Hey, senior Internet surfers: Sharks are circling
Yes, the bad guys have followed you to Facebook and other fun places. Here, courtesy of SiteJabber, are the most common cons and tips to avoid getting bamboozled.
SiteJabber co-founder Jeremy Gin said "that increasing numbers of scammers have begun to target this demographic online. However with a bit of education and caution -- from both the older adults and the rest of their families -- we remain optimistic that many of these scams can be avoided."
Here is what they found with some tips about how to avoid them:
1. Work-at-home scams
These scams aim at folks who are looking to pick up some work. Whether it's filling out surveys, clicking on ads, multi-level marketing or stuffing envelopes, most of these schemes are worthless and put victims at risk of identity theft.
Tip: "If it sounds too good to be true, it probably is . . ."
2. Dating scams
More than 11 million senior citizens live alone, so it stands to reason many would be attracted to online communities where people can meet each other. Such territory, however, is ripe for scams.
Tips: Research a site before signing up, don't send money to anyone you meet online (run away when they ask for cash to be sent by a money transfer service) and if you go to meet someone you know only online do it in a public place.
3. Lottery/sweepstakes scams
Congratulations, you've won a huge prize. Or so it might seem. The most likely scenario is you're being targeted to make a payment with the idea you can collect or your personal information is being harvested.
Tips: Don't give out your personal information, and don't pay to win.
4. Bogus online pharmacies
Fake online pharmacies are always looking for new customers. Some pretend to be from Canada, where many Americans have gone to get their medications. But, even when some of these outfits do actually send something, it could be expired, contaminated or not even medication at all.
Tip: Do business with known pharmacies.
5. Facebook scams
With so many seniors now on Facebook -- a study found that 30% are on the social networking site -- they're also prime targets for the myriad scams that can be found there. Facebook is home for many phishing scams -- where criminals dupe you into giving up personal information -- as well as other schemes that can leave your computer infected.
Tips: Don't click on links to sites that are not well known, even if people you know are -- or seem to be -- recommending you do so. Not everyone recognizes a scam, and just because a friend appears to be making the recommendation doesn't mean he or she really is.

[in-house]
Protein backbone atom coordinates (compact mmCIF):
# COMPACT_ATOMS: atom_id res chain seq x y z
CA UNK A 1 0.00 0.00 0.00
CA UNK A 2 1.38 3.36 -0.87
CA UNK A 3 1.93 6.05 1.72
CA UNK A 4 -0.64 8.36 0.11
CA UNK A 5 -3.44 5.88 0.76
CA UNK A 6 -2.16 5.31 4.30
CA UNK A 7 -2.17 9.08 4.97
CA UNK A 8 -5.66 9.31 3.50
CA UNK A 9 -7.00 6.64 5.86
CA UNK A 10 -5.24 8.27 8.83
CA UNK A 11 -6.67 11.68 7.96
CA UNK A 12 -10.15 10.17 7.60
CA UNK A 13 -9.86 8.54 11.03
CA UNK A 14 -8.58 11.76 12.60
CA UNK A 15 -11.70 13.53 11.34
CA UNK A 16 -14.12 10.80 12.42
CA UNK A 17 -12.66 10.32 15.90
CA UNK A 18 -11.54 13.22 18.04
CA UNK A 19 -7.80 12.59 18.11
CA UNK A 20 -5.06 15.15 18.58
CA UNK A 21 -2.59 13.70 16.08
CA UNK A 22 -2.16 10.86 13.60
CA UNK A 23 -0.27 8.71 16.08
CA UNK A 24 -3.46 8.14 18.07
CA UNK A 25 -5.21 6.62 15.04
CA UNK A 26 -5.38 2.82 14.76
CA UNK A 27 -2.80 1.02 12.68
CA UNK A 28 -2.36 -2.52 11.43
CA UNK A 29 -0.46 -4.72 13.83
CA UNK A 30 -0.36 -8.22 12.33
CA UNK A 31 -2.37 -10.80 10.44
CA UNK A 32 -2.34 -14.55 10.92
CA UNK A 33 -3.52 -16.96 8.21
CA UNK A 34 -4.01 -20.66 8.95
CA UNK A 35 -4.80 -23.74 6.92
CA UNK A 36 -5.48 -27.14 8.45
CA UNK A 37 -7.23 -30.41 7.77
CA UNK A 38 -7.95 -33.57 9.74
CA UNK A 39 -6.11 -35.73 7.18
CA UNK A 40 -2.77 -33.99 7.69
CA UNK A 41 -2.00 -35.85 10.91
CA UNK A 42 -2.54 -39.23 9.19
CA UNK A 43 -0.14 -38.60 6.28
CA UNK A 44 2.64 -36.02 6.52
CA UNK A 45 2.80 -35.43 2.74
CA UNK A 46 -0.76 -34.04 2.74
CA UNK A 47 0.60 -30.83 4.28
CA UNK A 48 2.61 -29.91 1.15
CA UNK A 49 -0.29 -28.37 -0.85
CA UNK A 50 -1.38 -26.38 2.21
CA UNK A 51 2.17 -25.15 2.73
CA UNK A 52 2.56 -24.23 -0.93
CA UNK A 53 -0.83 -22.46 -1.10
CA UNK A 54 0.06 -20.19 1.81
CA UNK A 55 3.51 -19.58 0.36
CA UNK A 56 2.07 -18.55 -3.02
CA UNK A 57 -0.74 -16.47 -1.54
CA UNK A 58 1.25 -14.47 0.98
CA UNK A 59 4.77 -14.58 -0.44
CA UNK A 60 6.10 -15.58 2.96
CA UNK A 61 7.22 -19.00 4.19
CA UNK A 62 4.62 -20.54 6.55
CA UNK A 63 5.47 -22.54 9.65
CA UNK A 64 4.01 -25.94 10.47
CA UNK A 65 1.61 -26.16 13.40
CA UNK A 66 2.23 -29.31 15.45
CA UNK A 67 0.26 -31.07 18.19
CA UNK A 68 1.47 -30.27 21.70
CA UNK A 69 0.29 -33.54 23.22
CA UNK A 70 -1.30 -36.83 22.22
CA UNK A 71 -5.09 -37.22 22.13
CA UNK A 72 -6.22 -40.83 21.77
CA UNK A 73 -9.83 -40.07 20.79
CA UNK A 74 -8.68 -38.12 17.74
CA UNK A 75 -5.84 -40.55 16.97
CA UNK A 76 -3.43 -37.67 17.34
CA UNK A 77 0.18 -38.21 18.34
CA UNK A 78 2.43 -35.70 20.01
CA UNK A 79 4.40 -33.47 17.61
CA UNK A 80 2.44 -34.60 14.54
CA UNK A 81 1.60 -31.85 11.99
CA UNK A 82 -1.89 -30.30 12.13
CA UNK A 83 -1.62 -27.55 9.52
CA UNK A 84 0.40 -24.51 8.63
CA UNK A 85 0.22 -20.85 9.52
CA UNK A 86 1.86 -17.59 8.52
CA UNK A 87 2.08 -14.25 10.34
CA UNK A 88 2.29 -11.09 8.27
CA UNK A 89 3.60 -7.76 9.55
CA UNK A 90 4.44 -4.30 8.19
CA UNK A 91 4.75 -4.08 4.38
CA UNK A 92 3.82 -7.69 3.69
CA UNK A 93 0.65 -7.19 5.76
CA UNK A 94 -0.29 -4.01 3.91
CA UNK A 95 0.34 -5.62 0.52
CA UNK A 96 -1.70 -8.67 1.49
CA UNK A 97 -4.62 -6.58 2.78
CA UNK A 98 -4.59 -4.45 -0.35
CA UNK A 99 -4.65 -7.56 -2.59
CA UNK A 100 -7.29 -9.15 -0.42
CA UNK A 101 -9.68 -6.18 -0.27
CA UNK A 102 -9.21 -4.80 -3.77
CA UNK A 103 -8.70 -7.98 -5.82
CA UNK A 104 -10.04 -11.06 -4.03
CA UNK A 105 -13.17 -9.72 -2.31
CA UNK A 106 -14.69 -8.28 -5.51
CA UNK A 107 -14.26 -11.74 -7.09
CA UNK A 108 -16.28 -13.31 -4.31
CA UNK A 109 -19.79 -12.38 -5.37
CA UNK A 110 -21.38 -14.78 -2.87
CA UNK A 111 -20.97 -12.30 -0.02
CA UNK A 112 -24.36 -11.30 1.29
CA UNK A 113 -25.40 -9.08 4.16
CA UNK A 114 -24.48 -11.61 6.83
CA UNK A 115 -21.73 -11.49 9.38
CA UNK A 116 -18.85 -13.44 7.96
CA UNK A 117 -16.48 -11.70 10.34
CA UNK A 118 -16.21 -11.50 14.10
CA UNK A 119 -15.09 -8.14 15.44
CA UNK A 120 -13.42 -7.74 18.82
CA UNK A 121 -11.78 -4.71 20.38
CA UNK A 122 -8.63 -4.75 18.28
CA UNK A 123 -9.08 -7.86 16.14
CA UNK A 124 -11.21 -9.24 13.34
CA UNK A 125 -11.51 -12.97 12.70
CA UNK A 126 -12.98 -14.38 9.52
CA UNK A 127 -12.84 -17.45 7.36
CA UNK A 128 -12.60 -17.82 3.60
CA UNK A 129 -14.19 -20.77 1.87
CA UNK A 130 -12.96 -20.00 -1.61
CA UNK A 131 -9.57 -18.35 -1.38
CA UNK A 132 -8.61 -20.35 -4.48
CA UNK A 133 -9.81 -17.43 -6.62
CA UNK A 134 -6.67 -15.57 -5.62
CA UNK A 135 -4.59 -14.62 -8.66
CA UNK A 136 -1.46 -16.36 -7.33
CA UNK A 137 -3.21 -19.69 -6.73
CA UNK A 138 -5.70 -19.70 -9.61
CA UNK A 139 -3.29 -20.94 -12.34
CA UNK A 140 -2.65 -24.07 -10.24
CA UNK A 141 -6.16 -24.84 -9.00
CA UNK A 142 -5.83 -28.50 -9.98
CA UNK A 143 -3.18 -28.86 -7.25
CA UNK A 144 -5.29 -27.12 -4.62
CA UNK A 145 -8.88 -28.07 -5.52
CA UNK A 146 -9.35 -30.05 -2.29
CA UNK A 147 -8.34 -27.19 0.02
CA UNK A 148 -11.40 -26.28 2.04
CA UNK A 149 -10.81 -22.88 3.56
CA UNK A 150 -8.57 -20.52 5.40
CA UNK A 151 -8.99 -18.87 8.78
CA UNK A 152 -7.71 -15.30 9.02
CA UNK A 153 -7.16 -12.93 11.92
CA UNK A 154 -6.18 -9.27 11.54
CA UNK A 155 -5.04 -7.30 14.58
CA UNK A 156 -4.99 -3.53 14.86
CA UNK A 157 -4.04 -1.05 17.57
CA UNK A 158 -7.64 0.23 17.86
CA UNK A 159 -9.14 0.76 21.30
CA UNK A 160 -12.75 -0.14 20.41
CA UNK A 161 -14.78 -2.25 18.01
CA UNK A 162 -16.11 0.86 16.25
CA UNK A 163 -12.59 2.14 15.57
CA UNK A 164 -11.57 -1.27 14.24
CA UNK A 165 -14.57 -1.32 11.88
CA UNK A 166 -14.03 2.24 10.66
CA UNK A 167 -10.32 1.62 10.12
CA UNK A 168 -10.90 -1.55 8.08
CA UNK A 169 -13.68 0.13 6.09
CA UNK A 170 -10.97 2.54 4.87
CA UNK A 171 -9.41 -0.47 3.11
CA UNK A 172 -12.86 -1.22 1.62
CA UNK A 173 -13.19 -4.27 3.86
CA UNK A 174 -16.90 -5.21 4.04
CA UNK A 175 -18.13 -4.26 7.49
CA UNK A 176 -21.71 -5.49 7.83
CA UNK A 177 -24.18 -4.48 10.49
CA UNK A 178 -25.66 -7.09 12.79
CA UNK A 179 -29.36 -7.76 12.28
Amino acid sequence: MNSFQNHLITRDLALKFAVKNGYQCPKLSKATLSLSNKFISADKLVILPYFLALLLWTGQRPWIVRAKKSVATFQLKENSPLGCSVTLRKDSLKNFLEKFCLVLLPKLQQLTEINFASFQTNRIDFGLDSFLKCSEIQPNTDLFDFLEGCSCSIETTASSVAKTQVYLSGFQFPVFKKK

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Last week Facebook notified me someone in another state tried, unsuccessfully, to log in to my Facebook account and requested that I change my password. It was probably an accident but I'm keeping close check on all my accounts while relieved that there's nothing on Facebook that would hurt me financially.
I've made a note of these... Are there any more that come to mind?
There is no reason for seniors who are beginner Internet users to be afraid of using online stores, dating sites, or Facebook.
These services provide great benefits – the joy of keeping in touch with friends and family, the opportunity to save time and money, the power of knowledge about products and health. Staying active and social online helps seniors more connected, is a great mental stimulation, and reduces the risk of dementia.
A combination of tips on how to avoid scams and specialized safe tools work well to protect seniors from scam.
Antivirus and firewall are a must to prevent technical scam.
Tools exist to protect seniors from psychological scam such as “Lottery scam” or “Facebook scam”.
For example, any email client for seniors with a whitelist ensures that seniors receive their messages only from known contacts. Facebook app for seniors with Safe Mode, such as EasyFamily Social, prevents seniors from disclosing sensitive information.
There is also an integrated app for seniors that provides a safe online environment, including easy and safe email, Facebook, and browsing – EasyFamily AppSuite. The app is available at for iPad, Android tablets and Windows computers.
Printed safety guide, safe apps, and proper education on scam risks will make a great start for a tech-shy beginner grandma in her online journey.
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